The following videos are from an NACSW Level 2 Container Element Specialty Trial (L2C EST) This means, that there are 4 searches that all consist of containers. These Element Specialty trials have shorter time limits, and can have some twists – elevated containers, exterior containers, some variation in type of container, but still limited to boxes, paint cans and tool boxes and off leash options. To title in an EST, you must pass all four searches in one day, OR, earn a “leg” by obtaining 75% of the trial, twice. These trials are fast and fun, and a great way to practice one element you may be having trouble with. I had been working towards NW3 with Coach, and we’d missed our NW3 title a couple times because we missed several Container elements. At NW3 last year, you had to be perfect – pass all four elements in one day – to title. So it was always disappointing to miss by ONE thing – darn containers! So this was a good way to practice – known number of hides at this level are so much easier than the unknown number you face at NW3. You can see how happy I am after the search in the gym to have passed it! The exterior search video somehow did not record the entire thing. There were 2 hides, we found one right away, but then walked up and down several times before we found the 2nd hide. I was a little disappointed in this, as you can hear but my Alert and Finish calls, which is totally not fair to Coach. I believe what was happening, is that the odor was driving to the grass (and the frog pond, you can hear in the background!) I had walked up and down the pavement with Coach, and I think he needed access to the other side of the containers to pick up that odor. So I had no right being disappointed with him, when I did the same path over and over, not giving him access to the odor.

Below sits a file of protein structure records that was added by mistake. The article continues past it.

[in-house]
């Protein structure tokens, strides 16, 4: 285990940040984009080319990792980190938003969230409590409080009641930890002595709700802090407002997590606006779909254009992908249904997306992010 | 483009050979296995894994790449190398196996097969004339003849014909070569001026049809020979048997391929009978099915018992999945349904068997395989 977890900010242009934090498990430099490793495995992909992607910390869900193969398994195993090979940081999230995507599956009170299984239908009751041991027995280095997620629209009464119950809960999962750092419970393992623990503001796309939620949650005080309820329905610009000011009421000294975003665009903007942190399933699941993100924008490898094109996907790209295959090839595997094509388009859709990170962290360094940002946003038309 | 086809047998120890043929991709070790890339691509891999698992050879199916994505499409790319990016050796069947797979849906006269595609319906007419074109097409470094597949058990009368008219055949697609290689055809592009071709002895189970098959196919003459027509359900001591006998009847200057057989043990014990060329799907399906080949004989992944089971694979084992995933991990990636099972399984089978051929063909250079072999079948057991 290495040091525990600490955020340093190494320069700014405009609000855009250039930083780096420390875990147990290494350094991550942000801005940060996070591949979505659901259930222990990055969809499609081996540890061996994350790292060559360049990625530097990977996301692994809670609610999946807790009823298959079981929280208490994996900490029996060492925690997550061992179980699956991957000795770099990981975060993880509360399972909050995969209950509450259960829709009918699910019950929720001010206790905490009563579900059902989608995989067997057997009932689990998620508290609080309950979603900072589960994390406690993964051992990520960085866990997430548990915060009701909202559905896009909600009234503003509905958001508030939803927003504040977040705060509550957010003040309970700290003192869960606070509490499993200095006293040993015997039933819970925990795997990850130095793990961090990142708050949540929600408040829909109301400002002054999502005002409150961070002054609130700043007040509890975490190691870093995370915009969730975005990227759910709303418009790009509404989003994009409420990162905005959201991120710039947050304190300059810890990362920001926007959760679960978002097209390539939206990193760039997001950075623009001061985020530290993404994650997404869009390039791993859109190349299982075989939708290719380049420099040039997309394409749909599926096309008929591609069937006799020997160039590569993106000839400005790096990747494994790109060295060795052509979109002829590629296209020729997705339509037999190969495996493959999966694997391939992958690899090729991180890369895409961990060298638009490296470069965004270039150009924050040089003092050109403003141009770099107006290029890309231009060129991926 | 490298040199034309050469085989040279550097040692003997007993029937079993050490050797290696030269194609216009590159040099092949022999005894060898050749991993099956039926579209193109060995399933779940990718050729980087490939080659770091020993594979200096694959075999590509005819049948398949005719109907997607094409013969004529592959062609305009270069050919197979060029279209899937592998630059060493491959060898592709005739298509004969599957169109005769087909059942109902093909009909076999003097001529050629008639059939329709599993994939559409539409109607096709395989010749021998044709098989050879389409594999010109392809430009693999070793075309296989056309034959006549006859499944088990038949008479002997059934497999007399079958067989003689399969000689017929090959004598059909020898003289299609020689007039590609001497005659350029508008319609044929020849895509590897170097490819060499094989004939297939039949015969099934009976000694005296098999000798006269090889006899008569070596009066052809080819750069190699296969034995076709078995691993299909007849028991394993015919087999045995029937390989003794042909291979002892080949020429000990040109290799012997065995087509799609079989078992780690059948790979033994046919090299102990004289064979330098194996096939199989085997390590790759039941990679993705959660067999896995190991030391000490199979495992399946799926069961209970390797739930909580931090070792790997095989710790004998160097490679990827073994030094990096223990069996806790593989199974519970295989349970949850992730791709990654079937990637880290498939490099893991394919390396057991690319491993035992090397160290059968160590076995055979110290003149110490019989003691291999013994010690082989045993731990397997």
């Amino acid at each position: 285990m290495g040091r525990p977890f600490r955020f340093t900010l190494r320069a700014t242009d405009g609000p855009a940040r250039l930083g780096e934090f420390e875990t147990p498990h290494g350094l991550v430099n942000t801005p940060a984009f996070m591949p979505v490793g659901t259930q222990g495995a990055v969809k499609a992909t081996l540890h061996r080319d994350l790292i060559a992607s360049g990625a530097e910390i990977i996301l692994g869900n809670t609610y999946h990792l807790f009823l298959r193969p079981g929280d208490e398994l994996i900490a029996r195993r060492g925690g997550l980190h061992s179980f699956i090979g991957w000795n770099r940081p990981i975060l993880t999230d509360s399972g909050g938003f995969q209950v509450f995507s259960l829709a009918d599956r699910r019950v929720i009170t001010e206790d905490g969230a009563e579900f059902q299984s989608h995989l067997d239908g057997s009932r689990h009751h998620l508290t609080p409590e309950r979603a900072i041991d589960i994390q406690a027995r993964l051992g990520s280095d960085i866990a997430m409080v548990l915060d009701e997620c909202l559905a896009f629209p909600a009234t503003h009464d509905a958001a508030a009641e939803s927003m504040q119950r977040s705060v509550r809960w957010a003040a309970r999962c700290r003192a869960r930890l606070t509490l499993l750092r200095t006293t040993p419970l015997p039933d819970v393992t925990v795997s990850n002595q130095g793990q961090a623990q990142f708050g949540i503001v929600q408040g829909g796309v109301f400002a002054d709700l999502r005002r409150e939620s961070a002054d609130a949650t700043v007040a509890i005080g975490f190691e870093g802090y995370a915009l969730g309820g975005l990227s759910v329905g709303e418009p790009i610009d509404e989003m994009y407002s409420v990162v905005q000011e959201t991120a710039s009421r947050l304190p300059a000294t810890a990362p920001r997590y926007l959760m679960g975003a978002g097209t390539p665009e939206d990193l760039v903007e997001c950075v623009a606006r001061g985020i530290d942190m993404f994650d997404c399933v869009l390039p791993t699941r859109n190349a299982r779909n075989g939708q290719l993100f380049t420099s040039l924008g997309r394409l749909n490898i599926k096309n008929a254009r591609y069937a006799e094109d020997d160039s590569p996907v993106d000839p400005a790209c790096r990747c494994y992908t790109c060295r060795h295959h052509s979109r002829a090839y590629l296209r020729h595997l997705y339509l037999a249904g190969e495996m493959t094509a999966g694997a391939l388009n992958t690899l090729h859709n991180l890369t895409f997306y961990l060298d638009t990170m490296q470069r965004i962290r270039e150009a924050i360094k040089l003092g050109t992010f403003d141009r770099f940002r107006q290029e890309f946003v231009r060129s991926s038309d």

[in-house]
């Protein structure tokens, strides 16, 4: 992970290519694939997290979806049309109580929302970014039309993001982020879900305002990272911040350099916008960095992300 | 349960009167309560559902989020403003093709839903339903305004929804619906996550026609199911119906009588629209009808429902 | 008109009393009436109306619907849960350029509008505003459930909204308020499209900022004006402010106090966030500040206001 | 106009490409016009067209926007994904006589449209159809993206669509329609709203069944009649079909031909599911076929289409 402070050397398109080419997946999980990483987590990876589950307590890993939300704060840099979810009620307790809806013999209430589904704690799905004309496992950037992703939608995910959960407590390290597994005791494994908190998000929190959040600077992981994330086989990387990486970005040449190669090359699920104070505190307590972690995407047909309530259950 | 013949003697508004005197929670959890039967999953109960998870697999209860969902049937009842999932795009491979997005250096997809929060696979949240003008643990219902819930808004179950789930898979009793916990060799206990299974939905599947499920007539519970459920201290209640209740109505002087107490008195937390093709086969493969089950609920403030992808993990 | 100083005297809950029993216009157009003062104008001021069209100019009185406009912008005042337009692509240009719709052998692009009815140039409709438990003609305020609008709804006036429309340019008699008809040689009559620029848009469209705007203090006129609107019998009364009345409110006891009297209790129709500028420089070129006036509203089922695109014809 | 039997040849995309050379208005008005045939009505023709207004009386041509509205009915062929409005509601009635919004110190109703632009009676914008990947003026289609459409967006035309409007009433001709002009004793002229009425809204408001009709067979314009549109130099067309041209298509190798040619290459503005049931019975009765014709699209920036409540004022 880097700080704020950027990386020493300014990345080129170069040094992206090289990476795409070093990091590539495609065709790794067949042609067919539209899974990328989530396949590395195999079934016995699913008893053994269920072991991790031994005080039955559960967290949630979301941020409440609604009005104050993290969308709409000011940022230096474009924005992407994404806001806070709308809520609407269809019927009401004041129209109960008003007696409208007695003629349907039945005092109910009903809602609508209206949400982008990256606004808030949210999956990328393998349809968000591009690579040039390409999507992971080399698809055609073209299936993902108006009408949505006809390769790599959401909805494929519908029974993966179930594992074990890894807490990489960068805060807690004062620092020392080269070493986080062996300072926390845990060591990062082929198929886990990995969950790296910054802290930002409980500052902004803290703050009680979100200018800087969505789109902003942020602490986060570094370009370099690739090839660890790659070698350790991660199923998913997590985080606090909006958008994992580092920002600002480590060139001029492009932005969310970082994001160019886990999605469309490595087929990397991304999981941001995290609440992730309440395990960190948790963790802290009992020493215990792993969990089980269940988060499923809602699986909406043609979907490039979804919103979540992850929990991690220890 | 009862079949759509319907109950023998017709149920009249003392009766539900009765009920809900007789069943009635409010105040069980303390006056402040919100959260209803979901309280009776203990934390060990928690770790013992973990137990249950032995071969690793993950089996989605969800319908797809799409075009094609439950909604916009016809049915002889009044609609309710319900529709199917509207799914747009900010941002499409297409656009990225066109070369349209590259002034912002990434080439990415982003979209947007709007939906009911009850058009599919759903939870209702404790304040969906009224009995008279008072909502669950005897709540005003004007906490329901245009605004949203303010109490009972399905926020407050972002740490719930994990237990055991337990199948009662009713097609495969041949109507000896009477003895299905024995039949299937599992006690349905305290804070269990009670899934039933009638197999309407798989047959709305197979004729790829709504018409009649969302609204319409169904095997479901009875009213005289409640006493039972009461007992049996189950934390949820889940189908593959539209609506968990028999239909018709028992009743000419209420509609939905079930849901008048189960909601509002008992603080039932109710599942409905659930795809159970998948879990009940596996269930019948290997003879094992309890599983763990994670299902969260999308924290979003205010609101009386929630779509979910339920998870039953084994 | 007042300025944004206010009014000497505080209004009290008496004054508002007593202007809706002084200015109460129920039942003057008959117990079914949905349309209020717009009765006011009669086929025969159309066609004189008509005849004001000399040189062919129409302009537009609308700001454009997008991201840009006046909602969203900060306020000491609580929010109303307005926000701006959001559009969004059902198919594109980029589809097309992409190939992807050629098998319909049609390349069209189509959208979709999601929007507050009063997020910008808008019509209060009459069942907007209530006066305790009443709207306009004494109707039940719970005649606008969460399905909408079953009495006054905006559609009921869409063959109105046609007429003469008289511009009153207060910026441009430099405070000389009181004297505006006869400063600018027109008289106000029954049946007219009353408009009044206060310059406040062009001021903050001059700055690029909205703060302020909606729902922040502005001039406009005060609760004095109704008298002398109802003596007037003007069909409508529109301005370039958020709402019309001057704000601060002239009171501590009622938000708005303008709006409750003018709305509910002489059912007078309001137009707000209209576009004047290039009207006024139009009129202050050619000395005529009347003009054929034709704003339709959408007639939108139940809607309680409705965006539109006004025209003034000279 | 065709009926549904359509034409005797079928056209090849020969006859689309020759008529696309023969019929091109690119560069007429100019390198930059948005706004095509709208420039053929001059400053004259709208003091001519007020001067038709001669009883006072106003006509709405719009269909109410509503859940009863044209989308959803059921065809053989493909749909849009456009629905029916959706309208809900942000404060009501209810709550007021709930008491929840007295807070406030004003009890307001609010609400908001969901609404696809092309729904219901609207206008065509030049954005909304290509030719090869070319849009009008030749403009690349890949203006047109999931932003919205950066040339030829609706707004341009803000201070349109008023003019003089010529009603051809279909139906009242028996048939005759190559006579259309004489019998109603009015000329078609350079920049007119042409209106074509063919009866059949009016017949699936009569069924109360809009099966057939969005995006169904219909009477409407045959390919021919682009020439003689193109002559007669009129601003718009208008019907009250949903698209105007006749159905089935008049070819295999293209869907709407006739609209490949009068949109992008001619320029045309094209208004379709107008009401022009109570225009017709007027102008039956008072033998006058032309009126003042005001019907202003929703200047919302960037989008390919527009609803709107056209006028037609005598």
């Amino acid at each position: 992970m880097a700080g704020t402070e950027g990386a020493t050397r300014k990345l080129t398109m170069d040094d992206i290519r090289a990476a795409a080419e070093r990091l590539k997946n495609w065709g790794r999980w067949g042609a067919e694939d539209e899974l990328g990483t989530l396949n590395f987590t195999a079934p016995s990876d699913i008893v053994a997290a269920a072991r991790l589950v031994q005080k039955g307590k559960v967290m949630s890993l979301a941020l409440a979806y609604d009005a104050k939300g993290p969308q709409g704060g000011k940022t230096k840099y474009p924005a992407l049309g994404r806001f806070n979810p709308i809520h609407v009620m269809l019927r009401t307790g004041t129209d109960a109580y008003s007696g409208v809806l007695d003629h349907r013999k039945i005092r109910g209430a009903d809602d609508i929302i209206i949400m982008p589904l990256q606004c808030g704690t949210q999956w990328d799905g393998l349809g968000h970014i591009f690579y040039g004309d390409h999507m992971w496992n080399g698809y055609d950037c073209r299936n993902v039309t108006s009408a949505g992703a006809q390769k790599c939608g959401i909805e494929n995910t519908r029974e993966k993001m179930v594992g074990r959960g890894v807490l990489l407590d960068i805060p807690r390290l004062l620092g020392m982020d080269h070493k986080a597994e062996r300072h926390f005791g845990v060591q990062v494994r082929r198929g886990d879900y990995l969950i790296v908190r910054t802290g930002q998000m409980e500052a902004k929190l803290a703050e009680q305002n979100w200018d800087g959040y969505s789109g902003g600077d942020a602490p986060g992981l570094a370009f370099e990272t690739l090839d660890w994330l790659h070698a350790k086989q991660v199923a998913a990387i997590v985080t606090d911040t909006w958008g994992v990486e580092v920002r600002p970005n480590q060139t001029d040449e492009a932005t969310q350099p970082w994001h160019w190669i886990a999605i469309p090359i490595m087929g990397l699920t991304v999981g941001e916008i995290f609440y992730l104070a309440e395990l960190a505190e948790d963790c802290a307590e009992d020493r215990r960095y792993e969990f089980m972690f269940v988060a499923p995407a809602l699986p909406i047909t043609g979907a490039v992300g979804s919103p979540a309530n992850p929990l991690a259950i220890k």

So, while there are similarities, there are some big differences. Doing the PSD trials, felt like one search for me, rather than a trial. The nice thing is, you can sign up for however many trials the host decides to put on that day, so you can do up to 6 trials in one day! If you pass your trial, you earn a Qualifying score and ribbon, and are eligible for placements 1-4. So there is a good chance you will leave with a ribbon 🙂
NACSW has 4 – 6 searches in a day to make up a trial, depending on the level you are at. There is a title ribbon, if you pass all searches in one day, and placements 1-3 for each element, and then an overall placement. The only time you get a qualifying score, is the Element Specialty Trials and there are no Q ribbons or placement ribbons for an EST, only a EST ribbon.
Note the difference in sound – NACSW trials are pretty quiet, since dogs are crated in vehicles, and general spectators are not allowed, only spectators who come with the dog running. NACSW trials are held in places like schools, campgrounds or fairgrounds, where PSD trials are generally held in dog training facilities. I like that there are venues people can chose from – do you like short, quick searches, with minimal walking, where you can hang out with your friends and dog, volunteer and trial in the same day, enter a trial almost every weekend to accumulate Qs and quickly gain a title and progress up a level? Or, do you like the consistency of knowing what to expect for containers and other elements, the challenge of a novel environment, a more relaxed pace as you wait your turn to run, the quiet of a search area, less distractions for your dog, and the day long challenge ahead of you? You can always do both! Find what works for you AND your dog, and be prepared to give it more than one go to make up your mind. Each day is different, each search and trial offers their own unique challenges, ease, and learning moments!